John Q. Public is just being introduced to Article V of the Constitution, and I am heartened by the common reaction to the runaway convention argument. It’s the point made by Rep. Ken Buck in Drain the Swamp, to wit: all Constitutional amendments must be ratified by 38, or 3/4, of the States. In the real world, as opposed to John Birch Society fantasyland, this is understood as the only necessary safeguard.
11,359 Constitutional Amendments have proposed in Congress since 1789, and 33 were sent on to the States for ratification. 27 are in the Constitution. None of the six losing ideas were particularly radical for their time, but they couldn’t reach that very high, 3/4 threshold.
To get a 3/4 vote on anything in this country, you have to have strong bipartisan support, and these six didn’t make the cut. They dealt with Congressional apportionment, titles of nobility, protection of slavery, child labor, the Equal Rights Amendment, and voting in the District of Columbia. Mainstream stuff for their times, with the support of 2/3 of the House and Senate. So the 3/4 supermajority requirement works well. Some would say too well.
The comments section of my articles in American Thinker is always revealing. Over a year ago, the first time I wrote about Article V there, half the commenters were Alt-Right whack jobs, whooping it up about a runaway.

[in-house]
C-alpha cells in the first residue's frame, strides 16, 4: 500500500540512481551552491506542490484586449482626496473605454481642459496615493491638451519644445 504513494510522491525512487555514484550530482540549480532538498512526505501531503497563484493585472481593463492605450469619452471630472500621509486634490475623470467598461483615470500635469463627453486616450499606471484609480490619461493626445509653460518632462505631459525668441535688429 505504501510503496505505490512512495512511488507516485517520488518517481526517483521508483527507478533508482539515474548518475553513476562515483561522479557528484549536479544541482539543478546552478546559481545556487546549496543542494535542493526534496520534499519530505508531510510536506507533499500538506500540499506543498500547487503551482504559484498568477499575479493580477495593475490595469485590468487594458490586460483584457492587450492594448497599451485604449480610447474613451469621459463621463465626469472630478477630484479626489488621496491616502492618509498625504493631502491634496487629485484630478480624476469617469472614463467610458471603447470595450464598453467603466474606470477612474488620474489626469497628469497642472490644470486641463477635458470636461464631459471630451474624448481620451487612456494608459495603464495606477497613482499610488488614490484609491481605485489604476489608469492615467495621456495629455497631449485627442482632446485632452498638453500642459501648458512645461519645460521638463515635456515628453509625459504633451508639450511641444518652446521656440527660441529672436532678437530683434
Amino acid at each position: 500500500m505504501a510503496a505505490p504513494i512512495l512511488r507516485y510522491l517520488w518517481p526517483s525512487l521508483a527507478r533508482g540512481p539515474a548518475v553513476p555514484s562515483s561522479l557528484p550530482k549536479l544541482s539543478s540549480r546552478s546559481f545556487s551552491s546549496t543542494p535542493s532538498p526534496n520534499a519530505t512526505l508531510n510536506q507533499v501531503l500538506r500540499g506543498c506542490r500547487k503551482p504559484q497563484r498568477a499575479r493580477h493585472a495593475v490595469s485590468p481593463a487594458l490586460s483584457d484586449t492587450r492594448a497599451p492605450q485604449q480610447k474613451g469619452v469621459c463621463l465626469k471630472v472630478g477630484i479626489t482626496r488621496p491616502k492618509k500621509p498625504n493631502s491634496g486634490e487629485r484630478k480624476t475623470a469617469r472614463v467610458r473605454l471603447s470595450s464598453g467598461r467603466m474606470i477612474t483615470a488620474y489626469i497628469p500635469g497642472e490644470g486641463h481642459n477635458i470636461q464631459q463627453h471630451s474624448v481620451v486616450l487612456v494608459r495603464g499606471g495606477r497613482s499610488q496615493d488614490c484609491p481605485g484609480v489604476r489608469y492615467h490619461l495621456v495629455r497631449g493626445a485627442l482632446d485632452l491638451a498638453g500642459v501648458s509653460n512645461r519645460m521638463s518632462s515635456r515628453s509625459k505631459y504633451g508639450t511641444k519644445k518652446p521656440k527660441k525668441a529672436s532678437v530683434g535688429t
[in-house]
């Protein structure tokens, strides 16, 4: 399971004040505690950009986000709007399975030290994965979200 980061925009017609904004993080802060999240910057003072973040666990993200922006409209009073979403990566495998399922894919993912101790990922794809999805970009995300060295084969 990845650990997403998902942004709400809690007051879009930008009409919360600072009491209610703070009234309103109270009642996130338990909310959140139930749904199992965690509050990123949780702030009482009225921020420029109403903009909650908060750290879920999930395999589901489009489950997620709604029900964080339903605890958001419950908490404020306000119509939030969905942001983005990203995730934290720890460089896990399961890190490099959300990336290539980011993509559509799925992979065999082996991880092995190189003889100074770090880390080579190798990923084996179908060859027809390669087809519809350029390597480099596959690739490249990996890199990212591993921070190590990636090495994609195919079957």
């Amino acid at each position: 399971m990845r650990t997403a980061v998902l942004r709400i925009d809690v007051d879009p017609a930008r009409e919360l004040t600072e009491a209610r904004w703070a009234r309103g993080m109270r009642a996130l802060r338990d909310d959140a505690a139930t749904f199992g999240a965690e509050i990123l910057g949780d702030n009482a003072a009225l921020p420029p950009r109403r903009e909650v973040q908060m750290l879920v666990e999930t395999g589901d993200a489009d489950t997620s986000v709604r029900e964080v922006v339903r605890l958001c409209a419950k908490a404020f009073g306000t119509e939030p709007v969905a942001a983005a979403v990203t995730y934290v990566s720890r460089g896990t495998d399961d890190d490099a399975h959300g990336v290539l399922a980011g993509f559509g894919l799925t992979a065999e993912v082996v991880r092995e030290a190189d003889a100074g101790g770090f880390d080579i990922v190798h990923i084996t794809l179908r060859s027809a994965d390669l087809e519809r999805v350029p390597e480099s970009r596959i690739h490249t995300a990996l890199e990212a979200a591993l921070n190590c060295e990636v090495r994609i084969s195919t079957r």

There aren’t that many of them now, and the best thing is the reaction by the other, sane, commenters. It’s always the same. Anything proposed has to be ratified by 3/4 of the States, so what are you afraid of, dipweed? I like to think the public’s understanding of Article V is improving.
Here’s what the Birchers say about the 3/4 ratification requirement: a runaway Convention, like Philadelphia, could change it, or eliminate it.
You read that right. These nitwits thinks a bunch of State Legislators are going to get together and overthrow the Constitution in a coup d’etat, and everybody will go along with it. Just thinking about these knuckleheads makes me thirsty, so I’m going down the hill and have a beer among the wildflowers.
P. S. David Guldenschuh has written a handbook for State Legislators to use in the Article V debate. In it he rebuts 20 of the specious arguments used against us, and I recommend it highly to anyone looking into the topic.